Ohio mom Jennifer Tyrrell will deliver more than 300,000 signatures to the Boy Scouts of America (BSA) on Wednesday, calling on the organization to finally put an end to its ban on gay scouts and LGBT leaders. Jennifer launched a Change.org petition in April after she was ousted as leader of her son’s Cub Scouts pack because she’s gay.
Jennifer is one of countless others who have suffered an injustice at the hand of the Scouts’ discriminatory policies. Just this week, Missouri-based Eagle Scout, Eric Jones, was forcibly removed from his job at a Boy Scouts summer camp simply because he’s gay.
On Tuesday, the BSA announced that it would maintain its ban on gay scouts and LGBT leaders, citing a secret “two-year review” which concluded that discrimination is "is absolutely the best policy.”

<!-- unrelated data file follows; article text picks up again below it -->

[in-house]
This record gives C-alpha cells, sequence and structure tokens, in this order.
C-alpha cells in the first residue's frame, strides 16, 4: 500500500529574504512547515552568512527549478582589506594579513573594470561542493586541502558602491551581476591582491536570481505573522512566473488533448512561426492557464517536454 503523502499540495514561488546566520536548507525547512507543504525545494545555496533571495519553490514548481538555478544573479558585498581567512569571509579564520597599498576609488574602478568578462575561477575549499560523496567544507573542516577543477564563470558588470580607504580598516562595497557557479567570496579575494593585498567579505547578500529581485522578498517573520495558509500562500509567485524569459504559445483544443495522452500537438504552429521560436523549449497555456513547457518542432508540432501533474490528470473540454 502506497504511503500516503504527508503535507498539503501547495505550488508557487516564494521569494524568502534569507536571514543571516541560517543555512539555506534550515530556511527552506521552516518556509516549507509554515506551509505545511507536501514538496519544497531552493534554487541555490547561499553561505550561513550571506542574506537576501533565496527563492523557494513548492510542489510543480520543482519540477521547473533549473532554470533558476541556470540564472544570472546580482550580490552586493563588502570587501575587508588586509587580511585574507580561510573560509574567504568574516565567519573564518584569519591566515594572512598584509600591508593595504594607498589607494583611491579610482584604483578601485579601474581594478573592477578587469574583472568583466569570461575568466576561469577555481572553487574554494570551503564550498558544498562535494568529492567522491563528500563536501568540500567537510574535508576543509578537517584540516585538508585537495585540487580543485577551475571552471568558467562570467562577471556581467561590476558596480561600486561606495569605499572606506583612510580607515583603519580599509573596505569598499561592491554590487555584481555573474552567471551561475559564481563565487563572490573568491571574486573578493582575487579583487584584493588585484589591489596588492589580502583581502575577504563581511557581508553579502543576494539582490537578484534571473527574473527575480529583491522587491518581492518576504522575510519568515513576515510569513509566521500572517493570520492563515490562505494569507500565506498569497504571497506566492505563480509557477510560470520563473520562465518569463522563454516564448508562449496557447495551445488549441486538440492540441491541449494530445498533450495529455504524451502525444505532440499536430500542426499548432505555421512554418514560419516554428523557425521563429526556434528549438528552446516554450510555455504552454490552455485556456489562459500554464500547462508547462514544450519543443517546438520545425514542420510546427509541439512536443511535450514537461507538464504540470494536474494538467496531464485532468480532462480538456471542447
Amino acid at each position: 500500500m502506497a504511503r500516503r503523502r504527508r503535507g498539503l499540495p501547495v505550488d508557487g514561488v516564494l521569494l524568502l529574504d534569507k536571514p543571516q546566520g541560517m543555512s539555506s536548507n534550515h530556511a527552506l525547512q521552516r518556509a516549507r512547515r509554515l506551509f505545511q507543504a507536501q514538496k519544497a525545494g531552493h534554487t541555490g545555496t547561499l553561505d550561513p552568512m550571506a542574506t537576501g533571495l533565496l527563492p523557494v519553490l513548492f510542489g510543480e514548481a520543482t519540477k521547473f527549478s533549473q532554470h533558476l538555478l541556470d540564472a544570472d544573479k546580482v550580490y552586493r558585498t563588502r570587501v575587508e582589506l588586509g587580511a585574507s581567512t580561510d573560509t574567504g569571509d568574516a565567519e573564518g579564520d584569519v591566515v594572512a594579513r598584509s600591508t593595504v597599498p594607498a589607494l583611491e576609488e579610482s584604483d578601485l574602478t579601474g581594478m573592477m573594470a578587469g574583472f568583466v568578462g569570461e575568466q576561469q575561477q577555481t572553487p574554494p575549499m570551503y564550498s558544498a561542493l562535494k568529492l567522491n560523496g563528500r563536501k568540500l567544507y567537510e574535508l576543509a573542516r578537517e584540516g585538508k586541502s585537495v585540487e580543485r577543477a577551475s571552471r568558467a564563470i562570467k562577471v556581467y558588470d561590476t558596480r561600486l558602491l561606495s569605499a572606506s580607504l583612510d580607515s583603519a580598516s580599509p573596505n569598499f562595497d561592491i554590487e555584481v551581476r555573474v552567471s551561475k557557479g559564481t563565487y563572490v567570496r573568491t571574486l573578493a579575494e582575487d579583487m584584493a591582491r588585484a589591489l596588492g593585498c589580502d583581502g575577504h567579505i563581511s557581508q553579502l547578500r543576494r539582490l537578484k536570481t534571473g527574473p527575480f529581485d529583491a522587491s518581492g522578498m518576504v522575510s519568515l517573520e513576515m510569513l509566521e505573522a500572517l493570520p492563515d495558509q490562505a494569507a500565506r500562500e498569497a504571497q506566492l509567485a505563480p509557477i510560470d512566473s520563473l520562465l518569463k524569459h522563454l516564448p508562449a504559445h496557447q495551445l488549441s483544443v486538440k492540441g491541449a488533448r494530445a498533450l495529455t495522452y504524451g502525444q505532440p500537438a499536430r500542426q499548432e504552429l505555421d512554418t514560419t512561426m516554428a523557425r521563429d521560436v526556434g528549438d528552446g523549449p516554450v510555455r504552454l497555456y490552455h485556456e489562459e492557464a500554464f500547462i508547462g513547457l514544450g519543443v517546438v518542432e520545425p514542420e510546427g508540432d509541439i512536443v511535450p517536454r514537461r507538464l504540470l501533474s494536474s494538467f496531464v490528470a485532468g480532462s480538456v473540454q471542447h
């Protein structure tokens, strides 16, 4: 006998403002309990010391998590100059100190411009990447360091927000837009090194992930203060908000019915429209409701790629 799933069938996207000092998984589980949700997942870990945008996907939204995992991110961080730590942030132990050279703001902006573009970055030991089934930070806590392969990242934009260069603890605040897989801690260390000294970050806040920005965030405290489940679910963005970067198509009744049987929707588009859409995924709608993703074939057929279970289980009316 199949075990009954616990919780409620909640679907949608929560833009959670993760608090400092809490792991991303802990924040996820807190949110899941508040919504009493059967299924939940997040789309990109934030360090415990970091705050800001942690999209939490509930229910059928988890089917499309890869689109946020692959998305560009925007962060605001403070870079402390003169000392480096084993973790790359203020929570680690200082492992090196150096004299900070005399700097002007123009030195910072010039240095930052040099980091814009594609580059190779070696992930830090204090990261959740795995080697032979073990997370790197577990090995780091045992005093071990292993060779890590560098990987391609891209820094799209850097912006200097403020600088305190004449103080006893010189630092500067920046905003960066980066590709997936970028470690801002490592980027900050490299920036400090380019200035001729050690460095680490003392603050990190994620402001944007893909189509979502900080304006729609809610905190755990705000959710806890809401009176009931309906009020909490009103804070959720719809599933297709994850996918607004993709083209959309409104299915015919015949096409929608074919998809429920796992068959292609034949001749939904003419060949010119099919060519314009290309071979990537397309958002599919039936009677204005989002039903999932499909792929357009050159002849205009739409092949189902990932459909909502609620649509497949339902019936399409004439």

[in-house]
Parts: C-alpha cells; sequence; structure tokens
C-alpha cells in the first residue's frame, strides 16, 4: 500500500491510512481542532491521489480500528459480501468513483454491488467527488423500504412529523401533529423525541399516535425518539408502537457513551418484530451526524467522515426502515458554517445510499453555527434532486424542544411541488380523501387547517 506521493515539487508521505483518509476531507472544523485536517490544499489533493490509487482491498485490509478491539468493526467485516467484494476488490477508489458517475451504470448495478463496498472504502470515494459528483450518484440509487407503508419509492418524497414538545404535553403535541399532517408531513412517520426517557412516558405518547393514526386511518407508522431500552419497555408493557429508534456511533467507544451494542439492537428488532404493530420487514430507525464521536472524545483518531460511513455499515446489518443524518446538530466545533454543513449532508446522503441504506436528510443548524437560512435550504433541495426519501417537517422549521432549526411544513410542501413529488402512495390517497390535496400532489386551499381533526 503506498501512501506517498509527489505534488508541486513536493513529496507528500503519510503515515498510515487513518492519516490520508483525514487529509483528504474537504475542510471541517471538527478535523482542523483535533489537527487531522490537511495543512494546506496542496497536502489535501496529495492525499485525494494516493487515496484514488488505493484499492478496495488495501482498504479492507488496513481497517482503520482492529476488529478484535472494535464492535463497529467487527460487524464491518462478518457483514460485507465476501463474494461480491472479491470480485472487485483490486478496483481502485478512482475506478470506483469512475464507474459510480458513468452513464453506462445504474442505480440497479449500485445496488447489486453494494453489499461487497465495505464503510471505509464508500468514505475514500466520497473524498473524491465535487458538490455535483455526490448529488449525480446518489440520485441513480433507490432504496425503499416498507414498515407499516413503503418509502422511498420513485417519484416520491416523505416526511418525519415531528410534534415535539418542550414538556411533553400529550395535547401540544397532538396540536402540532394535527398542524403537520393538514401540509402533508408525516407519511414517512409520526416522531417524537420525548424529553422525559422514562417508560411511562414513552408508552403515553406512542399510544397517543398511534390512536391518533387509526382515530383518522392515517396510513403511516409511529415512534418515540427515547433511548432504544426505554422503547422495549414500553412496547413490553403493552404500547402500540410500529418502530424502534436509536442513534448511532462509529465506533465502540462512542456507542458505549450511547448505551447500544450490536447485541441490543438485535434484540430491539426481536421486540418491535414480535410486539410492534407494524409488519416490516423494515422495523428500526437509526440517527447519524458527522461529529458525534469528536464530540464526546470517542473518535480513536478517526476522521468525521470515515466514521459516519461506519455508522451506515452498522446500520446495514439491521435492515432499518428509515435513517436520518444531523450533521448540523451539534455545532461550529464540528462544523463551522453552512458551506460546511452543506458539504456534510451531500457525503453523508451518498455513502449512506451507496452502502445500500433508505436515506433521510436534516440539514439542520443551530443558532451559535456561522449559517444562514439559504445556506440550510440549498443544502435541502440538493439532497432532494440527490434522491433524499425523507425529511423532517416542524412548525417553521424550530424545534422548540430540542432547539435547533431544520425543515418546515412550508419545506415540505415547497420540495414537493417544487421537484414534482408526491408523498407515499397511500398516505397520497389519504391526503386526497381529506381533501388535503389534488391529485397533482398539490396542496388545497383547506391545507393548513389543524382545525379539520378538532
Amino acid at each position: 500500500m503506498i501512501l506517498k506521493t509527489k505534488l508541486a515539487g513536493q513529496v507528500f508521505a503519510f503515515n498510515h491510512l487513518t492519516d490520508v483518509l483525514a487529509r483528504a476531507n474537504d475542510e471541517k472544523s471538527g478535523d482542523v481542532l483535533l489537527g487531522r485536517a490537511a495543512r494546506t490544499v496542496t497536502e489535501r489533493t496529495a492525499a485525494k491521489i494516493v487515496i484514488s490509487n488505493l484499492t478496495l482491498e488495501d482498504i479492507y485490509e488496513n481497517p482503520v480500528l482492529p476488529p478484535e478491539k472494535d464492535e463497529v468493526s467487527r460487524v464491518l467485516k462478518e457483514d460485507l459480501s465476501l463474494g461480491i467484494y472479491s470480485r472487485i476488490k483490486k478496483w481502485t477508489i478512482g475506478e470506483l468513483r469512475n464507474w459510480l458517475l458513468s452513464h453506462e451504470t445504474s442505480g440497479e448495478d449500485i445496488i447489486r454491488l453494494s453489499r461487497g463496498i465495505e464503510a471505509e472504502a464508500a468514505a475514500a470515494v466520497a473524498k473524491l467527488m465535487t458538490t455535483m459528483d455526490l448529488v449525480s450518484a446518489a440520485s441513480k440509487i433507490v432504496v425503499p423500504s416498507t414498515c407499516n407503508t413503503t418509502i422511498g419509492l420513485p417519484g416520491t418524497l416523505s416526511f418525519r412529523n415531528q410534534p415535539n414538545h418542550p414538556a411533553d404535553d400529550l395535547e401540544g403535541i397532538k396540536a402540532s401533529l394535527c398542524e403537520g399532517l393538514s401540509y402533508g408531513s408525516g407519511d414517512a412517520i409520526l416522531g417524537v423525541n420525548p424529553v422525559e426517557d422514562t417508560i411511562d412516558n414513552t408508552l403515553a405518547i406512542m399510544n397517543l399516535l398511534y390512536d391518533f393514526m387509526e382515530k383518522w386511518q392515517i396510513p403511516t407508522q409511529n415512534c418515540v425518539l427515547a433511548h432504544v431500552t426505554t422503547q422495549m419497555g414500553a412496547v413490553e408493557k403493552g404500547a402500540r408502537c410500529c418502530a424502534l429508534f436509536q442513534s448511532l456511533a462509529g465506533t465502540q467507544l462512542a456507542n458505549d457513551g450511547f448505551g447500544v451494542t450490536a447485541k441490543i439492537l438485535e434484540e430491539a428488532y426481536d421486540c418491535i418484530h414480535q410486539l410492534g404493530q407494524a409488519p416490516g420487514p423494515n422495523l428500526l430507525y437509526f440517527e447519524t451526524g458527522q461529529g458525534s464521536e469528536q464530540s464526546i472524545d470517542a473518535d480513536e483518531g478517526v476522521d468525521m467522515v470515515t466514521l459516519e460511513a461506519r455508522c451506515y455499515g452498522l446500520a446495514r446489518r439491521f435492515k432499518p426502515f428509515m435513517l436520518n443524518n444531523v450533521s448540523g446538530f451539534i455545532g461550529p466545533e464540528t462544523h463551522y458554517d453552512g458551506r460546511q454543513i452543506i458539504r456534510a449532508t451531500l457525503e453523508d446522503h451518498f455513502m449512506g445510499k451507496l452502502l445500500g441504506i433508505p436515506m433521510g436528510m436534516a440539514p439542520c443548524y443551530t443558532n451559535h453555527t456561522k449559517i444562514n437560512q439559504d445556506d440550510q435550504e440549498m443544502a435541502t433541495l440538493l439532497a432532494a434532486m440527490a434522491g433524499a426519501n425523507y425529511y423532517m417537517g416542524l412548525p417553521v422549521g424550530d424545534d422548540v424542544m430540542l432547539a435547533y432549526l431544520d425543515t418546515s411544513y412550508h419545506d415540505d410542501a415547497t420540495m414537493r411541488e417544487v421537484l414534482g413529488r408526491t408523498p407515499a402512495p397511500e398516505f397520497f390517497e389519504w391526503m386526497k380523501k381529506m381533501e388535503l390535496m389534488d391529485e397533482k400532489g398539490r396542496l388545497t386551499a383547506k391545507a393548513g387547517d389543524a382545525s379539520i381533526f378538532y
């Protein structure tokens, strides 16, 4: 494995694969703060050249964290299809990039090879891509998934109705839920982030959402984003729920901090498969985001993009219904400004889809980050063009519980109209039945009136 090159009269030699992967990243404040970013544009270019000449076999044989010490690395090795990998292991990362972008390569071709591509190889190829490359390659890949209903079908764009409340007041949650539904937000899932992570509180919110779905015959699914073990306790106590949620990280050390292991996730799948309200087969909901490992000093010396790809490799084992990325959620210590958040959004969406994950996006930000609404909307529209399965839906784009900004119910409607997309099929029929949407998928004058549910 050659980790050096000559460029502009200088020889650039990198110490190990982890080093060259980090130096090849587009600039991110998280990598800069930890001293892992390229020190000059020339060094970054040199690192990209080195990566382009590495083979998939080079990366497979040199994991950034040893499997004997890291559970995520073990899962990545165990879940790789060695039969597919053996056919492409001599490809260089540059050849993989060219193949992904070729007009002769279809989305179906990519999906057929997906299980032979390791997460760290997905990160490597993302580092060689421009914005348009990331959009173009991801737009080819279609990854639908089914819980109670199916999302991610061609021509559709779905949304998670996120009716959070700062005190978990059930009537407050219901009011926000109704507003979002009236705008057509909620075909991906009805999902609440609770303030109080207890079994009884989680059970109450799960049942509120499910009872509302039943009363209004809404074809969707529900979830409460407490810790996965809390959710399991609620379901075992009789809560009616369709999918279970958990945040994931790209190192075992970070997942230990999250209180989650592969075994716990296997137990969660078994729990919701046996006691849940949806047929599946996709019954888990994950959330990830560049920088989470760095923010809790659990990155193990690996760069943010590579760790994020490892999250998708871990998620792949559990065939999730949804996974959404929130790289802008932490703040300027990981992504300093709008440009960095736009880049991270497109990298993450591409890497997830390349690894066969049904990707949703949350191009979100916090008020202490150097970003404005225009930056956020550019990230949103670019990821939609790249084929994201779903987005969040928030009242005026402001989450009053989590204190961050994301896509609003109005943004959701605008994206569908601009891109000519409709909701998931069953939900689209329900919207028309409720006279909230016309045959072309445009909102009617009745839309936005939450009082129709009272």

But many people are questioning the Scouts’ methodology in its so-called “review,” including Scouts for Equality founder and Eagle Scout Zach Wahls, who today launched a Change.org petition calling on the BSA to let its Executive Board vote on a resolution that would end the ban once and for all.
“The very first value of the Scout Law is that a Scout is trustworthy. There is absolutely nothing trustworthy about unelected and unnamed committee members who are unwilling to take responsibility for their actions,” Wahls writes of the secret two-year review.
In anticipation of Jennifer’s 11am ET delivery of more than a quarter million signatures demanding an end to the Scouts’ ban on gay scouts and LGBT leaders, let’s take a look back at the BSA’s long history of discrimination.